DIY Earthworm Habitat

By | April 5, 2013
DIY Earthworm Habitat

With Earth Day coming up, I wanted to do a fun Earth Day Experiment where we could observe some of nature up close.  And I thought what better creature than earthworms.  They really do so much for our soil, they are every gardeners friend, and they are really small (which helps when bringing in creatures to your home).

When I told my daughter that we were going to do a DIY Earthworm Habitat she was more excited than I expected.  We had to wait for a break in all the snow we were getting to go out and collect our worms.  It is funny  how in the summer we find worms all over but in the winter not so much (they are cold blooded), we did find a bunch of small/baby worms which I think worked out better anyway since our habitat is not huge.

We are in trouble because my daughter does not want to put our wormy friends back, she now thinks they are our pets and both girls look forward to checking on them each morning.  They also show them off to every friend that comes over to visit.  So we will be keeping our worm friends around for a little while longer, but I think for right now they are much in our habitat since it is nice and warm.  I will have to have the talk with my daughter soon though about setting them free.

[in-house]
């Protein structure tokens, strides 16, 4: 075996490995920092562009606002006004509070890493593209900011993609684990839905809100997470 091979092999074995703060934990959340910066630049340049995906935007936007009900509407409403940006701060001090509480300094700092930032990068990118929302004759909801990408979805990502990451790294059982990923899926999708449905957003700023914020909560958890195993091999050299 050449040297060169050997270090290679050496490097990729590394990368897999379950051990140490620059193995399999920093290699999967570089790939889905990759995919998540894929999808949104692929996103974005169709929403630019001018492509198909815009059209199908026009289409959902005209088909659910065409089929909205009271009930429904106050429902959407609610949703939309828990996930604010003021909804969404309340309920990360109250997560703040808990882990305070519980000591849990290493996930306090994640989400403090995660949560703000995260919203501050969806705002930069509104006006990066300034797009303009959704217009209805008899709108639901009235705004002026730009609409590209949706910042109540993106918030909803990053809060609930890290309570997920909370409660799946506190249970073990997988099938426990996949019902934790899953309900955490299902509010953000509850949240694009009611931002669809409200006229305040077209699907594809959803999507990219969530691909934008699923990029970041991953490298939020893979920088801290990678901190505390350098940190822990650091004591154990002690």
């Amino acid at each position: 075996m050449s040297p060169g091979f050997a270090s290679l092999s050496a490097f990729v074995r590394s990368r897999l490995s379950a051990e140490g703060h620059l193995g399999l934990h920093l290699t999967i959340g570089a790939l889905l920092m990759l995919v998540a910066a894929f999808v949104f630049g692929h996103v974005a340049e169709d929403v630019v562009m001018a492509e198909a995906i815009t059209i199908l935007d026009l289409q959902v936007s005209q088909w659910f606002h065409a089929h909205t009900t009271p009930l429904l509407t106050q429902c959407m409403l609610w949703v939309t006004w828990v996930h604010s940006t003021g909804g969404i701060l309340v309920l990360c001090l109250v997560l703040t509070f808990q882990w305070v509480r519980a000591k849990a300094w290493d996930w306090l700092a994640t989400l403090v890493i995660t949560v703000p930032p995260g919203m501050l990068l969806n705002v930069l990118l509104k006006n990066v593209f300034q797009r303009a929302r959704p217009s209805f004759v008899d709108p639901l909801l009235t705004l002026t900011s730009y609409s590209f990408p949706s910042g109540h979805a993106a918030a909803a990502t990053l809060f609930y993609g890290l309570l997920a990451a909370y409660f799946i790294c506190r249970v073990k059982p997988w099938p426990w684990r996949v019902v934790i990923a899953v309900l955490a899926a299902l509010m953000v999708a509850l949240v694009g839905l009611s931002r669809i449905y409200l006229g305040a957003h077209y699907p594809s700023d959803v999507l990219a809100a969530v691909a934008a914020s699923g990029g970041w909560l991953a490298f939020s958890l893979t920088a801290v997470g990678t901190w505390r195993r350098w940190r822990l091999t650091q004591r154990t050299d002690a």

What do Earthworms do?  Earthworms are the Earths friend, they eat the soil (or compost material) and as it goes through them and out the other end they add extra nutrients to the soil.   This is why a lot of people put worms in their compost bins (if you do you need to be careful about adding to much acidic items like tomatoes, oranges, and onions as they can burn the worms), the worms make the soil very nutrient which helps your plants grow. The worms also aerate the soil by digging tunnels, this brings plants the oxygen they need to grow.

What you will observe with this experiment?  In this experiment you will view the worms mixing the soil and sand.  They do this two ways, by digesting it and by traveling through it.  You will also get to see how the worms travel through the soil by creating tunnels, which help to aerate the soil.  Just make sure to keep your worms fed and the soil damp.

Check out our EARTH DAY and SCIENCE boards on Pintrest for more fun ideas!


Spray bottle
Jar or container with lid
2 Cardboard rolls
Packing Tape
Black Construction paper
Carrots, lettuces, coffee grounds


Dig in your yard to find some worms (if need be you can get them at a fishing store)
 Polk some holes in the lid of your container
Insert one cardboard roll into the other and size to fit inside your container. (I just pushed the one in farther till the lid would close with it in)
Now Cover the entire roll with packing tape to protect it from the water (by putting this in the middle of your container it will keep the worms on the sides so you can better view them)
Put your taped up rolls in your container then alternate filling it with dirt and sand (by having the different colors it will let you better see your worms and also view how they mix soil)
 After filling with your soil and sand add your worms